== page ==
Imaging and controlling plasmonic interference fields at buried interfaces

October 25, 2016
 

EPFL researchers, who are working to develop potential optical-electronic hybrid computers, have created an ultrafast method that can simultaneously track both light and electrons as they pass through a nanostructured surface.

When both light and electrons come together on a surface, their concentrated motion can move as a wave using the surface geometry. These waves, known as surface plasmons, may be useful in future computing and telecommunications, where data will be transferred across processors by means of light instead of electricity. These processors, in addition to being more energy efficient, could be reduced to the nanoscale in order to make high-resolution sensors as well as nanosized signal processing systems. However, the processors would be developed from assembling different layers of innovative materials and so far there is no a reliable way to track the guided light when it travels across their interfaces.

Researchers at EPFL have now used a new, ultrafast method to track this process. Their research breakthrough is published in Nature Communications. Fabrizio Carbone’s lab at EPFL led the research project to develop a small antenna array to allow plasmons to move across an interface. This array is made of a very thin silicon nitride membrane of 50 nm thickness and is covered with a 30 nm thick silver film.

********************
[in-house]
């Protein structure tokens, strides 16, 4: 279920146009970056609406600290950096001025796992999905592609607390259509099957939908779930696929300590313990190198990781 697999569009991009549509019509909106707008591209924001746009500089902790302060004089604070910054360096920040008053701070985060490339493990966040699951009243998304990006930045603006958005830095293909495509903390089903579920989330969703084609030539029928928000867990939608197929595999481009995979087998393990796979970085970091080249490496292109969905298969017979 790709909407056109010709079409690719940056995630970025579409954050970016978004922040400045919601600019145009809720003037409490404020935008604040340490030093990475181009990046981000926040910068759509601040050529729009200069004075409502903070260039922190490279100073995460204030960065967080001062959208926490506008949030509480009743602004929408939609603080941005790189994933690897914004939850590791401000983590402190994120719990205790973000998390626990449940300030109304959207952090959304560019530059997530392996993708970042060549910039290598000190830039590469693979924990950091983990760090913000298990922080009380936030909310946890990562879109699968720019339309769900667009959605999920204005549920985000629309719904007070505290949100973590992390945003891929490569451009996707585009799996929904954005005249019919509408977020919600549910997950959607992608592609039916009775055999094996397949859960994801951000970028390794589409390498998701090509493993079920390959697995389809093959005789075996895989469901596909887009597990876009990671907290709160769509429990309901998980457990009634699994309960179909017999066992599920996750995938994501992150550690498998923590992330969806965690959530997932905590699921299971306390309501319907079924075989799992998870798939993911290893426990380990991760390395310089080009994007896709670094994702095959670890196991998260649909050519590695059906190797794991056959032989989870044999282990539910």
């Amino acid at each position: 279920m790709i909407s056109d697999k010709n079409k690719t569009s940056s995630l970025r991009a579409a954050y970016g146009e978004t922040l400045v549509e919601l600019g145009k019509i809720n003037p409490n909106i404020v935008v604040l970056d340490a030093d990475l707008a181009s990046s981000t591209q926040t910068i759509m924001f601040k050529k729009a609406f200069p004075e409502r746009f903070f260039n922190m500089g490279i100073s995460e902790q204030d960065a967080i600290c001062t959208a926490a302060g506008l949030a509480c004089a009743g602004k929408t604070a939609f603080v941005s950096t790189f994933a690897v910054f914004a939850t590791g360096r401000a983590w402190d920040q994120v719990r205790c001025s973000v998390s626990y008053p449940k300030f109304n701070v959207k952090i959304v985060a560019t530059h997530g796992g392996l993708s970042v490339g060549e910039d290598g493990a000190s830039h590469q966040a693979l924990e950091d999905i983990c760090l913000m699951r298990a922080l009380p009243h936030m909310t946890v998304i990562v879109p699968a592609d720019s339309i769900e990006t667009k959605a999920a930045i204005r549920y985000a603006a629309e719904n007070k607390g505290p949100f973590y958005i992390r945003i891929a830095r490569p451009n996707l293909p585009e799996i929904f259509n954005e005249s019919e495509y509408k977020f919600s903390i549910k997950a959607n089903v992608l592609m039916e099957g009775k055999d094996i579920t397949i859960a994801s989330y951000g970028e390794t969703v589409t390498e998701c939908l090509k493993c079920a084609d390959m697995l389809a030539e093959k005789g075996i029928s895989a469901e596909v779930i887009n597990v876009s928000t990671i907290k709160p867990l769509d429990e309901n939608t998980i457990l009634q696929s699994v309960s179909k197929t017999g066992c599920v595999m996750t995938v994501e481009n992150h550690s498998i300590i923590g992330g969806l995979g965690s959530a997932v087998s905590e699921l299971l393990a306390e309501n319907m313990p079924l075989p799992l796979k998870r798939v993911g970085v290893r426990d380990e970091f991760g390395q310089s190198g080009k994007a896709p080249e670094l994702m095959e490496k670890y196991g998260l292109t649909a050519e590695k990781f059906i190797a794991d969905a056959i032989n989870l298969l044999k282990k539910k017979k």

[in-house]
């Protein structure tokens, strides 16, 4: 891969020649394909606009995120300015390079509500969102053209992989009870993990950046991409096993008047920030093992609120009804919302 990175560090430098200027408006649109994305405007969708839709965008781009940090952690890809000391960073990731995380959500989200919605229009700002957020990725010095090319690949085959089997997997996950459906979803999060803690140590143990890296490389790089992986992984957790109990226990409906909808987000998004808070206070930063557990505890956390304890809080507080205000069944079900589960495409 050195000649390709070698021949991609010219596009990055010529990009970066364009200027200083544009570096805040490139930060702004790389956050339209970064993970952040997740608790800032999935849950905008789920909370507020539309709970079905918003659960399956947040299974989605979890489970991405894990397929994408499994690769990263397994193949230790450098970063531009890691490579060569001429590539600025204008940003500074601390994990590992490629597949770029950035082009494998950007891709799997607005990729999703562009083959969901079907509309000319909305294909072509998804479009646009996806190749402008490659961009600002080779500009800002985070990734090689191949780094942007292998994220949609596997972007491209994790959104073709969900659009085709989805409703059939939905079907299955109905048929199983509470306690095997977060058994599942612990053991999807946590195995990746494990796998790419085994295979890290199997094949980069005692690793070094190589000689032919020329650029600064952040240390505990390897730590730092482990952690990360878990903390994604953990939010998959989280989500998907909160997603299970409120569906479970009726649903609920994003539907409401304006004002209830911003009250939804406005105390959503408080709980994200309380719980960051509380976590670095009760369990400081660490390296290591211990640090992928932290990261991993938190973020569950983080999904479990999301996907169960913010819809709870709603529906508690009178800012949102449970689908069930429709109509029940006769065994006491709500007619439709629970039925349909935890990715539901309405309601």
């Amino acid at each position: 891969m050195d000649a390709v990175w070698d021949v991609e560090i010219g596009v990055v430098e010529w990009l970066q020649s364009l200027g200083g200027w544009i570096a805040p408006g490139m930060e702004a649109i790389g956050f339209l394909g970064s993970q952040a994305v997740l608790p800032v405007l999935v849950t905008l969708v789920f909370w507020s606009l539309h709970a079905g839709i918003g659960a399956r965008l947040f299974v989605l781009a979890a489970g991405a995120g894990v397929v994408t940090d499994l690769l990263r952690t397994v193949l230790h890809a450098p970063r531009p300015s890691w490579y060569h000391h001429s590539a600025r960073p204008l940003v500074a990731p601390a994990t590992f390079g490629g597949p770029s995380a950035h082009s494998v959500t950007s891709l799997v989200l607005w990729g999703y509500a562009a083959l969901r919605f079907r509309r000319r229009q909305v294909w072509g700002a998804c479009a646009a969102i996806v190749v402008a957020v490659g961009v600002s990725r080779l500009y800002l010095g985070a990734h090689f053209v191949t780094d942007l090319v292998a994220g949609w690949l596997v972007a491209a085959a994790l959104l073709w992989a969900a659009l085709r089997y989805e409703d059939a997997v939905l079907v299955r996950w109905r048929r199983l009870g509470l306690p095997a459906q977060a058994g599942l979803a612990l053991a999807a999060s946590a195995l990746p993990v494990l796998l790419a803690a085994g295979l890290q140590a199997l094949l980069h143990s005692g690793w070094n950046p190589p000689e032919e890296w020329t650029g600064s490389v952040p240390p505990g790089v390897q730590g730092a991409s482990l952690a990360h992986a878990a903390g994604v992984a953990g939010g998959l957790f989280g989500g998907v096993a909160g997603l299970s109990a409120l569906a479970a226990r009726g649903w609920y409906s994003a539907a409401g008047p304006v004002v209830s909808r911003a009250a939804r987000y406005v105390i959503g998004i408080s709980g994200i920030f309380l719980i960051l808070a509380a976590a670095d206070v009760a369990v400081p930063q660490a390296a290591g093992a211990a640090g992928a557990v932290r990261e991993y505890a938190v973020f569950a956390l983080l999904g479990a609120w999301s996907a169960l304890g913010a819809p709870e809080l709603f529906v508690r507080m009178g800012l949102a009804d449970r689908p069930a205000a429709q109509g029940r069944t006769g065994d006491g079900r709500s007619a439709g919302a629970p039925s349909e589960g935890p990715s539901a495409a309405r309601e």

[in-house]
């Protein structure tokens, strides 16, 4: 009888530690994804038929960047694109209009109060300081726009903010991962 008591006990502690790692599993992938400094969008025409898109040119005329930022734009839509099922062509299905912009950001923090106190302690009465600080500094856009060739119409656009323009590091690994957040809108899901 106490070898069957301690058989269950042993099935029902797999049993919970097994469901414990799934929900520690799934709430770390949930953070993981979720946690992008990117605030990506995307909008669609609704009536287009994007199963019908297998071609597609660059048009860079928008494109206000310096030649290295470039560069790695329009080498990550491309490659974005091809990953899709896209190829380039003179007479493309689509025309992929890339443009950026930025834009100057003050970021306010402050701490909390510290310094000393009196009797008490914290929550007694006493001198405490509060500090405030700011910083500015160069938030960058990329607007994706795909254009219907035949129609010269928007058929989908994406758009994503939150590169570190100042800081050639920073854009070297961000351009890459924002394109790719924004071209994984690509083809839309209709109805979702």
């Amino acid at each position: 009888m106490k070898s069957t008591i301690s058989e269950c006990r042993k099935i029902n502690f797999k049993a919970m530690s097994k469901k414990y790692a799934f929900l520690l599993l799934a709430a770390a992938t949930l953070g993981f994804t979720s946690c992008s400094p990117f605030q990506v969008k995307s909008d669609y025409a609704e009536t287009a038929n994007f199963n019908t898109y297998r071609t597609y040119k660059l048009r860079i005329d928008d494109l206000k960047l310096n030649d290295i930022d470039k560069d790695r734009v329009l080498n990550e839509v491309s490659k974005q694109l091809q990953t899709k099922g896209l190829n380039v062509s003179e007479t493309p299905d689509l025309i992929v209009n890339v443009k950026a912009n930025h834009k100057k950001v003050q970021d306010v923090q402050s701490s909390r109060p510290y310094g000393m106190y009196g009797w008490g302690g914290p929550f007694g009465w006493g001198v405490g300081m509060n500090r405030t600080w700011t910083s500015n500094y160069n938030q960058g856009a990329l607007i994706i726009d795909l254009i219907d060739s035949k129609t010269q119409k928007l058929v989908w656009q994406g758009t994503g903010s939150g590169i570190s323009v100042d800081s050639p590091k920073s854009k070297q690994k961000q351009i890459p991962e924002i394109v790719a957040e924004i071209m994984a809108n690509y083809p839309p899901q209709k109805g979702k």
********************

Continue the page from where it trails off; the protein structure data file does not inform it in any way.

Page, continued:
Figure 1. Time-resolved PINEM methodology. (a) Simplified scheme of the time-resolved photon-induced near-field electron microscopy (PINEM) experiments in this work. A photon pump pulse incident on a nanopatterned Ag-on-Si3N4 bilayer structure generates a surface plasmon polariton (SPP) wave propagating along the buried Ag/Si3N4 interface. The near-field of the propagating SPP is subsequently probed through its interaction with a field-of-view electron pulse at a time delay t. Energy-filtered imaging of the resulting electron distribution of transmitted electrons then provides spatially resolved temporal snapshots of the near-field corresponding to the propagating plasmonic wave. (b) Variation of the relative time delay between the optical excitation pulse and the probing electron pulse generates a time-resolved movie of the ultrafast evolution of the buried plasmonic near-field.
 

Reference: Lummen, T. T. A., R. J. Lamb, G. Berruto, T. LaGrange, L. Dal Negro, F. J. García de Abajo, D. McGrouther, B. Barwick and F. Carbone (2016). Imaging and controlling plasmonic interference fields at buried interfaces. Nature Commun. 7: 13156. (10.1038/ncomms13156, http://www.nature.com/articles/ncomms13156 - suppl-info) Lummen-2016 (1.7 MB).

Also see the article in AZO Optics: "EPFL Scientists Develop Ultrafast Method to Track Movement of Light and Electrons in Nanostructured Surface"

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